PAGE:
In Virginia during the period between December 1973 and April 1974, 52 persons were killed in traffic accidents on the 2,000 miles of highways with reduced speed limits; the toll had been double on the same roads in the corresponding period the year before. In the first six months of 1974, Virginia’s total traffic death toll on all of its highways stood at 458, down sharply from 608 in the  same period of 1973.

There was another issue that emerged in the 1970s. It was not as immediately dramatic as the energy crisis, but it was one that would have a major effect on the department — concern about the environmental impact of highways.

The broadened public concern for environmental protection was accepted by department engineers as an indication of the public’s willingness to pay the cost
required for higher levels of preservation and conservation.

Opposition to the construction of Interstate 66 in Northern Virginia prompted department officials to examine even more closely the environmental impact highways would have in predominantly urban areas. On April 4, 1972, the 4th U.S. Court of Appeals in Richmond barred construction of the interstate through Arlington County until an environmental impact statement was completed.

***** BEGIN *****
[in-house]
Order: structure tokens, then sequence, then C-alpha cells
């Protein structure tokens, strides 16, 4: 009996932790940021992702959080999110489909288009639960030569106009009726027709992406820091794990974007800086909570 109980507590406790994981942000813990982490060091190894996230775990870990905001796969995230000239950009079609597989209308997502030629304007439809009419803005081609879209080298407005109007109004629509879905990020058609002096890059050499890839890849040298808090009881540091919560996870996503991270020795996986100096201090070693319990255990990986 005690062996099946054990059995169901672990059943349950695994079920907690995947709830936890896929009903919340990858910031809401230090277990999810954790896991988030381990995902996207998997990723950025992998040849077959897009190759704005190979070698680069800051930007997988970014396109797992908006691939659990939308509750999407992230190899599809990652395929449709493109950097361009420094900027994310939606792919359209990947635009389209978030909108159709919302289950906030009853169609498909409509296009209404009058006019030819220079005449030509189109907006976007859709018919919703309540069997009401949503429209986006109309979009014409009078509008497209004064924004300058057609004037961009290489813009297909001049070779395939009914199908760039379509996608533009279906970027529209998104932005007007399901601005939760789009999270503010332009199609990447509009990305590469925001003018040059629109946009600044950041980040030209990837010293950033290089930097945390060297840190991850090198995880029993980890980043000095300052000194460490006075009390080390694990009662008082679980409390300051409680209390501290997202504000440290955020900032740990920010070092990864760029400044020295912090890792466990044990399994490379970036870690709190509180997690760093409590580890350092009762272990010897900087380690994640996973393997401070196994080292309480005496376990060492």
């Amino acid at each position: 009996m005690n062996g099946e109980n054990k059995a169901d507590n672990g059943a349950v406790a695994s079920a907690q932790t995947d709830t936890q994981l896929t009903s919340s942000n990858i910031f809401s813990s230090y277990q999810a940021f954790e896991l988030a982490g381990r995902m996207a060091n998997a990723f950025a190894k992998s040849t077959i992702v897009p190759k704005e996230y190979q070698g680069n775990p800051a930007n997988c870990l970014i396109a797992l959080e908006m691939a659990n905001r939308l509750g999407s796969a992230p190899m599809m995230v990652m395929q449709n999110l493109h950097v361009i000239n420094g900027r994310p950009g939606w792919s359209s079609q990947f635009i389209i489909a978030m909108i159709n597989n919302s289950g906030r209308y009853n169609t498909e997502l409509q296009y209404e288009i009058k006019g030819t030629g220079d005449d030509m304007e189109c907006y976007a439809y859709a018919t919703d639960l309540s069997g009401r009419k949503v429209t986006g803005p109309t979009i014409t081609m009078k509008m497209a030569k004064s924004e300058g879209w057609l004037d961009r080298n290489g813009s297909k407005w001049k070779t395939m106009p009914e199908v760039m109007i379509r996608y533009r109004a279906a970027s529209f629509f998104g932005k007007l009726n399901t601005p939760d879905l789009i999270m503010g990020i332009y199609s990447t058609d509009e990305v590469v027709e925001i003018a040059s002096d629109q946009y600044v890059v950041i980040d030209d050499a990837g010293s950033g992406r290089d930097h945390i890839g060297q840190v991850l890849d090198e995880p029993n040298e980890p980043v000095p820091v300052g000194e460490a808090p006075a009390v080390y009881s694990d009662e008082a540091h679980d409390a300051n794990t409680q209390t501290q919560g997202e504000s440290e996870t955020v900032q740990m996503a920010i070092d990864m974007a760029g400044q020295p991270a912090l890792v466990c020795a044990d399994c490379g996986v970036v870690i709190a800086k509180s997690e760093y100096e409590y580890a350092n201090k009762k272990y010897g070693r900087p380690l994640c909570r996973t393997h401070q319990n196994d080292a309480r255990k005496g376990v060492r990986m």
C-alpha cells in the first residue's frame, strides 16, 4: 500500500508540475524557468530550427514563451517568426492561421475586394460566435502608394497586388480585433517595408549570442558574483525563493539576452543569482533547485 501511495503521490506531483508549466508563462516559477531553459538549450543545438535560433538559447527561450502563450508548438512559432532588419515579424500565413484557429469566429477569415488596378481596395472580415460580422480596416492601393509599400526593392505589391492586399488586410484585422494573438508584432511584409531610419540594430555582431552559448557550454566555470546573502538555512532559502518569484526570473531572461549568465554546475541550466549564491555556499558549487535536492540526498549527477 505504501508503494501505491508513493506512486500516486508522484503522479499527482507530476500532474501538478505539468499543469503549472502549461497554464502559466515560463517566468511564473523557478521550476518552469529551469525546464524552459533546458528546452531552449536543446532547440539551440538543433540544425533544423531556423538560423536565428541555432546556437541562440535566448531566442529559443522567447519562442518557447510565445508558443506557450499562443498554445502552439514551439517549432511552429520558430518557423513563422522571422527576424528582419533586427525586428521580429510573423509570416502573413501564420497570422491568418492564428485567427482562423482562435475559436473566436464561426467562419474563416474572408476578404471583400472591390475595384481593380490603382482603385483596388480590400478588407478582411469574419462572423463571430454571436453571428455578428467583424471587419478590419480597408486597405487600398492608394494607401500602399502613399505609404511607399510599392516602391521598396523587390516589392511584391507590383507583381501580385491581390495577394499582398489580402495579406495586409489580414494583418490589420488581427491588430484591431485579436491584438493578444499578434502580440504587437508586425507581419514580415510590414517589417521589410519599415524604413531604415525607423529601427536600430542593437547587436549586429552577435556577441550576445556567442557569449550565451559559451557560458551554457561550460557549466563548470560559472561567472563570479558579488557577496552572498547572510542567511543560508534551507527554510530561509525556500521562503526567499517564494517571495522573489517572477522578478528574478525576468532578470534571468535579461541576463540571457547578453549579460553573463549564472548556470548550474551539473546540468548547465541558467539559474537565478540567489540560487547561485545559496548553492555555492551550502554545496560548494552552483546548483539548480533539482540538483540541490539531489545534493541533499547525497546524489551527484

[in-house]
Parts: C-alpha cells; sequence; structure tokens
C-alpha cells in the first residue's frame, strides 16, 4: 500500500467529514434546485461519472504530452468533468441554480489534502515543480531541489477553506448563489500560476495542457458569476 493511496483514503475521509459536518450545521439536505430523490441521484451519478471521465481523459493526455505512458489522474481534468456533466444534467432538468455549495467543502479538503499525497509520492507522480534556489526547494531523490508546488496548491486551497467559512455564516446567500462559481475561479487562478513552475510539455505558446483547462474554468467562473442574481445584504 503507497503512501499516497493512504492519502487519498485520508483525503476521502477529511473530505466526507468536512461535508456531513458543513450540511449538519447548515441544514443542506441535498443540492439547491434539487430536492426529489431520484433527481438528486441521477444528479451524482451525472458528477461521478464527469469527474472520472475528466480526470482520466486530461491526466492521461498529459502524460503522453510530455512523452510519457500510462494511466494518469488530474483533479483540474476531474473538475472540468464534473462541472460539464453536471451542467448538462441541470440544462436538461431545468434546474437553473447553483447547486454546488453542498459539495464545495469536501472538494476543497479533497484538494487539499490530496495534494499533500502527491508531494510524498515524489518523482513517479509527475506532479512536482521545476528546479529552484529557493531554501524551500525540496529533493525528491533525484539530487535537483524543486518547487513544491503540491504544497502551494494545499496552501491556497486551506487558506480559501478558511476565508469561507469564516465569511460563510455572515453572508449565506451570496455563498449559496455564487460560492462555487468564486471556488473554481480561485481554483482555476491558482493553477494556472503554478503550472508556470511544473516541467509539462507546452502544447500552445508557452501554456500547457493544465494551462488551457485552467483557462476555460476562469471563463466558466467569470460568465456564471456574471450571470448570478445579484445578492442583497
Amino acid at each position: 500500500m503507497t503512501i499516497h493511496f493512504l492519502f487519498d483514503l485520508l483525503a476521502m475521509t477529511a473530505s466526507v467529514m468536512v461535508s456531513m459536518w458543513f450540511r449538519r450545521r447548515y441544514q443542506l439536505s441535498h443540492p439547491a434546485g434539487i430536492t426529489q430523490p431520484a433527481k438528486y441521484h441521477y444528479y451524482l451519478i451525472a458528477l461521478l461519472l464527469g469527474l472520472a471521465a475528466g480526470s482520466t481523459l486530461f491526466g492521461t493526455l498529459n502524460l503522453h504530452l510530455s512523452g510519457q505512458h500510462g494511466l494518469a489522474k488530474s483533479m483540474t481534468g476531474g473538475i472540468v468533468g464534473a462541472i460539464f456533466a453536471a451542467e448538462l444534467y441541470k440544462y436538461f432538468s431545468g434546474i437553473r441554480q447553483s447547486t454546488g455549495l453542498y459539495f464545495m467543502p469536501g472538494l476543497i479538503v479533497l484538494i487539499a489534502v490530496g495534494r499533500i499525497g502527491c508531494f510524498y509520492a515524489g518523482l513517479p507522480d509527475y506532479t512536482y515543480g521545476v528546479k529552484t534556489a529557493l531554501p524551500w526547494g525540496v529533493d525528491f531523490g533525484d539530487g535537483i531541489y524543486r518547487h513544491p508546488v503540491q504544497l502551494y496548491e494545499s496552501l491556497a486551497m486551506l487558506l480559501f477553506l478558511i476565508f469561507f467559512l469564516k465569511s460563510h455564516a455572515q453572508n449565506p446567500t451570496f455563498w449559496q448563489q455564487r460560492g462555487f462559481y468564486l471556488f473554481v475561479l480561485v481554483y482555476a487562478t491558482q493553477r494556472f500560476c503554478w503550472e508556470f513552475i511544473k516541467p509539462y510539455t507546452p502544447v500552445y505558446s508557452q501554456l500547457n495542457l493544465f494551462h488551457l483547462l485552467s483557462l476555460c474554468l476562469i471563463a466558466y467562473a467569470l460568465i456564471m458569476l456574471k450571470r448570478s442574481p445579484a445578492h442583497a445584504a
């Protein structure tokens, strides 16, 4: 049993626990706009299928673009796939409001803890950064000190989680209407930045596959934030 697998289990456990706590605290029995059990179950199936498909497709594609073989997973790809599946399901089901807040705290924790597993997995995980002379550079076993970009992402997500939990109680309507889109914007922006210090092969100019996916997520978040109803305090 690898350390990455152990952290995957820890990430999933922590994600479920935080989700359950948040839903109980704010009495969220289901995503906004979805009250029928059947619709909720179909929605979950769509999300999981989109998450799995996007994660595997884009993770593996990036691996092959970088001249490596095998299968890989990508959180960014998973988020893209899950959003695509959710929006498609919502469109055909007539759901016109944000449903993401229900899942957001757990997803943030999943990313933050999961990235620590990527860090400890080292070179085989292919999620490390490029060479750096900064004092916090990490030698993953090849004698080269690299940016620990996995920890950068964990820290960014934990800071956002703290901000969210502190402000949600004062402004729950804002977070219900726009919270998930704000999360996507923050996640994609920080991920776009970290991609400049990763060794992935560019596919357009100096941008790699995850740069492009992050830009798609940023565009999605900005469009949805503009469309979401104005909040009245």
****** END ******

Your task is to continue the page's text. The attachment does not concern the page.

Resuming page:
When the final segment of I-66 between the Capital Beltway and the Theodore Roosevelt Bridge was opened on Dec. 22, 1982, the highway was vastly different from the one proposed 26 years earlier. The newly opened highway had four lanes instead of the eight originally planned, and it was restricted to car pools, buses, and Dulles International Airport traffic during morning and  evening rush hours.

As a result of the department’s heightened awareness of environmental issues, highway construction plans were scrutinized repeatedly for environmental impacts, particularly in urban areas. Among other efforts, the department began to include provisions for noise walls and hiking and biking trails. In addition, when possible, plans were altered to avoid the destruction of historical and cultural resources.

Produced by the
Virginia Department of Transportation
Office of Public Affairs
1401 E. Broad Street
Richmond, VA 23219
VirginiaDOT.org

Share the News:

Automotive

How to optimize your EV’s performance in winter

Published

on